Client-A/E Agreement

Although verbal contracts can be considered legal, a formal written document is the preferred way to contract for professional services to be provided by an architect. Purchase orders are not an acceptable means, since they are not applicable to a service arrangement but rather only provide a financial accounting system for purchasing a product, which is normally required internally by a client. A purchase order should not be used as a client-A /E agreement.
Most professionals use the AIA Standard Form of Agreement for Architect and Owner (client). Some larger firms, however, have their own form of agreement which augments or further defines that of the AIA. The basic elements of the agreement establish the definition and identification of project phases and define the specific scope and compensation for the architect’s basic services. Flexibility is built into this agreement to accommodate supplementary services that may be considered.
In addition, the agreement should define the understandings of the two parties as well as of any third parties that may be involved in the process and stipulate how the third parties are to be managed and compensated.
Furthermore, the client-A /E agreement should define items considered as direct costs that may be reimbursed under the agreement. Other items also to be addressed include project terminology, project terms and definitions, and the architect’s status as it relates to the profession such that the standard of care is clearly understood.
The definition of additional services, changes, and compensation for such services, as well as the method and timing of payment, reimbursable expenses, taxes, the responsibility for client-furnished information, project budgets, ownership of documents, confidentiality provisions, the use of project databases, insurance requirements, termination provisions by either party, and dispute resolution may also be addressed. A/E agreements may also define the documents to be delivered at the conclusion of each development phase and, in certain cases, the time estimated for completion of each phase of service.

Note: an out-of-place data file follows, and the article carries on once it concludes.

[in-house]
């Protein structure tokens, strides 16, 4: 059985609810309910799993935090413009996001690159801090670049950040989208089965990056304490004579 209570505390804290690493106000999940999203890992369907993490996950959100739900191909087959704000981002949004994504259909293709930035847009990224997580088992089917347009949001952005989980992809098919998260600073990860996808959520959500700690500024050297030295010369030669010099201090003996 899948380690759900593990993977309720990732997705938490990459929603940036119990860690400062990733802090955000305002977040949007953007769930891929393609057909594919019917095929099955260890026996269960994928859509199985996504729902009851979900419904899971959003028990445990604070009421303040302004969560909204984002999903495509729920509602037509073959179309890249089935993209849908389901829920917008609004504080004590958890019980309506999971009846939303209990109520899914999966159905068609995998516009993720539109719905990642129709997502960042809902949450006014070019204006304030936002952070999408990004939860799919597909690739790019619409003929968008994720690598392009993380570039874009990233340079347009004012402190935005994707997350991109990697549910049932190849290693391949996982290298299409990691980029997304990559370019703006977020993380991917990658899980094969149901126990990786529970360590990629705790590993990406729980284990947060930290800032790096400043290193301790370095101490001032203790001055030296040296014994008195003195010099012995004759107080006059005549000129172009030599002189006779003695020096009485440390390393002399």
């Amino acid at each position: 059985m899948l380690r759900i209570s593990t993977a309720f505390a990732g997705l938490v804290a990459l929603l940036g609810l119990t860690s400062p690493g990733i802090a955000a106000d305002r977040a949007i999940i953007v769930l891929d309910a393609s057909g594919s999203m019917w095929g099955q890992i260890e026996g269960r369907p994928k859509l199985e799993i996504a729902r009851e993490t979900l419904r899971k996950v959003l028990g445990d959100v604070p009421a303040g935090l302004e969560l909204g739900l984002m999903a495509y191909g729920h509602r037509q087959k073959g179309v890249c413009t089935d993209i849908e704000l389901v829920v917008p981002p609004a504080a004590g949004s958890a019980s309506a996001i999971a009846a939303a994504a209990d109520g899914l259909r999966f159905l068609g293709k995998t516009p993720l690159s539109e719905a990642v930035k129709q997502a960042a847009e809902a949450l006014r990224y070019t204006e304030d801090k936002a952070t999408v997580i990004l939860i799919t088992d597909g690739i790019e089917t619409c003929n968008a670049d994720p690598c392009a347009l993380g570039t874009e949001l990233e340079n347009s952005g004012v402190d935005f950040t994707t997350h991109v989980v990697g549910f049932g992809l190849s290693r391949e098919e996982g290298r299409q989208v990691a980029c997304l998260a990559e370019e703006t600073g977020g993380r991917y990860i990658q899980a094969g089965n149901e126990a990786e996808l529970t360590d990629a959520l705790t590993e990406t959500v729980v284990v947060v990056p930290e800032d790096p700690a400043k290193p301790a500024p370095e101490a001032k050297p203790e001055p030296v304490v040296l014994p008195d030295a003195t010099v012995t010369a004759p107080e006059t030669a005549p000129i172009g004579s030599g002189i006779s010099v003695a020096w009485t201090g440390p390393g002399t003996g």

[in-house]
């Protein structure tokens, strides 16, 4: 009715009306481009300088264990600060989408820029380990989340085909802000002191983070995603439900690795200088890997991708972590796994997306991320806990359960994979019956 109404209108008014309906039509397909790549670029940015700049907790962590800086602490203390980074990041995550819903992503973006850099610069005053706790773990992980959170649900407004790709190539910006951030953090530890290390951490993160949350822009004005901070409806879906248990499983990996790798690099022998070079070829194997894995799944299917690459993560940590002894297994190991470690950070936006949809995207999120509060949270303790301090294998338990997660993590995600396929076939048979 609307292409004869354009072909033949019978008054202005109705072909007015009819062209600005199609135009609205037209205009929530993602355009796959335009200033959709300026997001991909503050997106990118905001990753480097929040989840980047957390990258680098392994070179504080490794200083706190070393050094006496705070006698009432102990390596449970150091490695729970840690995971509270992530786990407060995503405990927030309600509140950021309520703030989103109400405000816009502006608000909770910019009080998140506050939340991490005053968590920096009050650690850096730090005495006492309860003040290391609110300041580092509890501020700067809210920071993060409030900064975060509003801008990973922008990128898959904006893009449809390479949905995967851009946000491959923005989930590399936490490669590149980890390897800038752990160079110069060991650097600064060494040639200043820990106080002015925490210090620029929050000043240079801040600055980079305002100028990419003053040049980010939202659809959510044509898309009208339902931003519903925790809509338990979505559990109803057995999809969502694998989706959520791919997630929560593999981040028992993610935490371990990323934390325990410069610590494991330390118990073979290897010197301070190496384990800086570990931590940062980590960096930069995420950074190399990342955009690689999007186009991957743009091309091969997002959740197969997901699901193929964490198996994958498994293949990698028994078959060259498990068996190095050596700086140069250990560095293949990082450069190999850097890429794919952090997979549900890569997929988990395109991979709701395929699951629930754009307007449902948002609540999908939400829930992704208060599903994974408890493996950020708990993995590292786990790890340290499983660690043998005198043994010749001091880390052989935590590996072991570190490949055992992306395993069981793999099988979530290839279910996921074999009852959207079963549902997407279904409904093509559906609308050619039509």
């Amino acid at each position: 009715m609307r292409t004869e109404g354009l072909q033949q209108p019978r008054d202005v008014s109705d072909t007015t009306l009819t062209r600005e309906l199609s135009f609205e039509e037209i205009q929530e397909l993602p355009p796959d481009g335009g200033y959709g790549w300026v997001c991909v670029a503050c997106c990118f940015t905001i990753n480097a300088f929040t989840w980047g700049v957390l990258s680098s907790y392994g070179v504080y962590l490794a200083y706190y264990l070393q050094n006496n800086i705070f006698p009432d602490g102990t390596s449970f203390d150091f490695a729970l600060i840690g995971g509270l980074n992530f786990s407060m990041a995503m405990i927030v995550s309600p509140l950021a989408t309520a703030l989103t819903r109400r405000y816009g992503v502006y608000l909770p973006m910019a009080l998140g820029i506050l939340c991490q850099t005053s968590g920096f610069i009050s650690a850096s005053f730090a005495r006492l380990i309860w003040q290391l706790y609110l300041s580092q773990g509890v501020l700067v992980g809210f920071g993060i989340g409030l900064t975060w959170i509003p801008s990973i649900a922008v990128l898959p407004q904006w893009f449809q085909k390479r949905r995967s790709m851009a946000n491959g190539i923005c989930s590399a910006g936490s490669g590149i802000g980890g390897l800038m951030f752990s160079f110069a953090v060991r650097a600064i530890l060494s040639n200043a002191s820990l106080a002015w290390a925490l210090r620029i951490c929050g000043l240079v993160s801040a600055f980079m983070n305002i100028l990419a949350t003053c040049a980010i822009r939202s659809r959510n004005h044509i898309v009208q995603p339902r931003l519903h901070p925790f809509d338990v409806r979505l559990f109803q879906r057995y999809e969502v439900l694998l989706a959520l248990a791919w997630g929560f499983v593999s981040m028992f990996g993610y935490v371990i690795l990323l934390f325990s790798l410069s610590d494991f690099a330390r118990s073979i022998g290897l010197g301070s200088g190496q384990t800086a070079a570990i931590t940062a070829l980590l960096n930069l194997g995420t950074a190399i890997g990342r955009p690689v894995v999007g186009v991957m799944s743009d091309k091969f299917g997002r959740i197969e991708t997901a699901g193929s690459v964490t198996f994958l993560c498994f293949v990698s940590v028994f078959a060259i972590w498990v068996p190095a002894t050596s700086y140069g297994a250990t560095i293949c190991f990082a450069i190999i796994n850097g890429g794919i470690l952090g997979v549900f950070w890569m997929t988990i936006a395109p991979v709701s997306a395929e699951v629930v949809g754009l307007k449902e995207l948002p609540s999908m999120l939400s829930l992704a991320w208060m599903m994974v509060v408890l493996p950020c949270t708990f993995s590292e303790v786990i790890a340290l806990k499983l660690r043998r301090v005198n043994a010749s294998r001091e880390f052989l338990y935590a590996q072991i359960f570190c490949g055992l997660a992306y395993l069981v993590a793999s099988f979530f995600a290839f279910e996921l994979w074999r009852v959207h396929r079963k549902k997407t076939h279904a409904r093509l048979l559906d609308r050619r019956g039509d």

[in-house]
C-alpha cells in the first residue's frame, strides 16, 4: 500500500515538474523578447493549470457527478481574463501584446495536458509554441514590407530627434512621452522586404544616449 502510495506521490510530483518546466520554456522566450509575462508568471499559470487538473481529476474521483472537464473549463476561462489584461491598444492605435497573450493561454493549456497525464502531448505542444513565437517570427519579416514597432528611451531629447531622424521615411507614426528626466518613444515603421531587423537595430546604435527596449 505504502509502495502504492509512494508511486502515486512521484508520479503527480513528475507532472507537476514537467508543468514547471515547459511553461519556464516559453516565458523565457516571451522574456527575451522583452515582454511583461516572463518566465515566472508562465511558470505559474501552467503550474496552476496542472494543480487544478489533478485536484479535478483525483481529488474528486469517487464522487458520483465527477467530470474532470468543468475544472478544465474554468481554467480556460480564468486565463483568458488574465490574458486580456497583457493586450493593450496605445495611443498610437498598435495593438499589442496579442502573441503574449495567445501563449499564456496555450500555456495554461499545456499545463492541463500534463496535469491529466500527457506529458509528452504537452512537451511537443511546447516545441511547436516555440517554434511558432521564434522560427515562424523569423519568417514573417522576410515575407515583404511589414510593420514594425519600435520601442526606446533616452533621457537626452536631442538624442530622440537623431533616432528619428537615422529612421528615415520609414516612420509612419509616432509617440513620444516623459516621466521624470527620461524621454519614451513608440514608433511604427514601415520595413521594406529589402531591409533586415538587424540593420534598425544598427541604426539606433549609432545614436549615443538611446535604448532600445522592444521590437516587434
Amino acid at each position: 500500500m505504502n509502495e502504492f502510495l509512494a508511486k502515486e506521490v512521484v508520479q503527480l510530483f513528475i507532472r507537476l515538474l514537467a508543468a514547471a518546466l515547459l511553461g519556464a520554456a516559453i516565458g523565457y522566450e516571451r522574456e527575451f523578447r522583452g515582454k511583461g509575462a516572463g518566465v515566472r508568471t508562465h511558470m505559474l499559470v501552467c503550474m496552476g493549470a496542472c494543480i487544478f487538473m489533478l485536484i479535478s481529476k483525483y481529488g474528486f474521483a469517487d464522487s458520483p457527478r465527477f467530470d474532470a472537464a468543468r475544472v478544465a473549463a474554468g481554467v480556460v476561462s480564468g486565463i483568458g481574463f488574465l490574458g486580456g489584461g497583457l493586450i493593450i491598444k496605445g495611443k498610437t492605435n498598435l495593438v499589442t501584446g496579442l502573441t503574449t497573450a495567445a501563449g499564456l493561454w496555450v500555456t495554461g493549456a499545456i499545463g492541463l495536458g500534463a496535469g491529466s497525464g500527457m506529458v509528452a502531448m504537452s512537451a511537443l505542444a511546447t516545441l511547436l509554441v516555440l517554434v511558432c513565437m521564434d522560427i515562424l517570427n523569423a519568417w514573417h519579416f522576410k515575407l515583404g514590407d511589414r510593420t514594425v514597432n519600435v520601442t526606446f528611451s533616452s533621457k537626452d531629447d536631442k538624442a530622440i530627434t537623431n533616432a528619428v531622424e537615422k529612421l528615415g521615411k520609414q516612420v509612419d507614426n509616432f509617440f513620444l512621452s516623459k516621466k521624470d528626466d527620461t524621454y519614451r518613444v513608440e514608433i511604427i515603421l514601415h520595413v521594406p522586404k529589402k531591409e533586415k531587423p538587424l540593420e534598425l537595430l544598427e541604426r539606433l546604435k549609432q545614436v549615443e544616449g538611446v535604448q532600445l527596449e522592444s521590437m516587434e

Compensation for Professional Services. A major concern of an architect is to arrive at an accurate assessment of the scope of services to be performed. The nature of the project, the degree of professional involvement, and the skills required should be considered in arriving at an equitable fee arrangement. Types of fees that may be used are
• Percentage of the construction cost of the project
• Cost plus fee
• Multiple of direct personnel expense
• Multiple of technical personnel hourly rates
• Stipulated or lump sum
• Billing rates for personnel classification
For a project requiring what could be described as standard services, the percentage-of-construction-cost fee is a safe standard. Years of experience with the relationship between the scope of architectural services required for various sizes of standard construction contracts provide a basis for such rule-of-thumb fee agreements.
For projects where atypical services are required, other arrangements are more suitable. For example, for projects where the scope of service is indefinite, a costplus fee is often best. It permits services to proceed on an as-authorized basis, without undue gambling for either party to the agreement. Under such an arrangement, the architect is reimbursed for costs and also receives an agreed-on fee for each unit of effort the architect expended on the project. Special studies, consultations, investigations, and unusual design services are often performed under such an arrangement.

For projects where the scope can be clearly defined, a lump-sum fee is often appropriate. In such cases, however, architects should know their own costs and be able to accurately project the scope of service required to accomplish fixed tasks.
Architects should take care, for the protection of their own, their staff’s, and the client’s interests, that fees cover the costs adequately. Otherwise, the client’s interests will suffer, and the architect’s own financial stability may be undermined.
Fee and payment agreements should be accompanied by a well-defined understanding in the form of a written agreement for services between architect and client. The method of payment should also be defined in the agreement. Certain clients may desire a billing and payment schedule while monthly billing and payment is preferred by the architect.